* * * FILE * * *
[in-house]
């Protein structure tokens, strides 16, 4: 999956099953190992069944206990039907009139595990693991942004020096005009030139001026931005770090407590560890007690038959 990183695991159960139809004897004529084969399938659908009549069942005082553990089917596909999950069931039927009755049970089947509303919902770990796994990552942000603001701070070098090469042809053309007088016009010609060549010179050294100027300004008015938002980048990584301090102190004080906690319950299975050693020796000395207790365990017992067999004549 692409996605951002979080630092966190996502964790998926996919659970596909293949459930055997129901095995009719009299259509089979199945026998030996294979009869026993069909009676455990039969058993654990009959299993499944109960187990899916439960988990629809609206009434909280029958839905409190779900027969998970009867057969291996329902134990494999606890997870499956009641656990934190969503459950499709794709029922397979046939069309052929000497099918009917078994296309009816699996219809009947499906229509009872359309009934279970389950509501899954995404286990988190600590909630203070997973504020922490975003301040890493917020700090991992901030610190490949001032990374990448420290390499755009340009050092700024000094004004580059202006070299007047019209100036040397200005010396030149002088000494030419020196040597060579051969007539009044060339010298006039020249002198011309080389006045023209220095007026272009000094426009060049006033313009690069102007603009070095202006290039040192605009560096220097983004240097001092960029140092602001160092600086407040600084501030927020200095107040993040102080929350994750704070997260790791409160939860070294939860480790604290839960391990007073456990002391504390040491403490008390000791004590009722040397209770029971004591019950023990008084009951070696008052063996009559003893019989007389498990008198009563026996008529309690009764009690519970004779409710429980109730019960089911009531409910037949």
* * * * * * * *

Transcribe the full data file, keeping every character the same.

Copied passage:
[in-house]
């Protein structure tokens, strides 16, 4: 999956099953190992069944206990039907009139595990693991942004020096005009030139001026931005770090407590560890007690038959 990183695991159960139809004897004529084969399938659908009549069942005082553990089917596909999950069931039927009755049970089947509303919902770990796994990552942000603001701070070098090469042809053309007088016009010609060549010179050294100027300004008015938002980048990584301090102190004080906690319950299975050693020796000395207790365990017992067999004549 692409996605951002979080630092966190996502964790998926996919659970596909293949459930055997129901095995009719009299259509089979199945026998030996294979009869026993069909009676455990039969058993654990009959299993499944109960187990899916439960988990629809609206009434909280029958839905409190779900027969998970009867057969291996329902134990494999606890997870499956009641656990934190969503459950499709794709029922397979046939069309052929000497099918009917078994296309009816699996219809009947499906229509009872359309009934279970389950509501899954995404286990988190600590909630203070997973504020922490975003301040890493917020700090991992901030610190490949001032990374990448420290390499755009340009050092700024000094004004580059202006070299007047019209100036040397200005010396030149002088000494030419020196040597060579051969007539009044060339010298006039020249002198011309080389006045023209220095007026272009000094426009060049006033313009690069102007603009070095202006290039040192605009560096220097983004240097001092960029140092602001160092600086407040600084501030927020200095107040993040102080929350994750704070997260790791409160939860070294939860480790604290839960391990007073456990002391504390040491403490008390000791004590009722040397209770029971004591019950023990008084009951070696008052063996009559003893019989007389498990008198009563026996008529309690009764009690519970004779409710429980109730019960089911009531409910037949």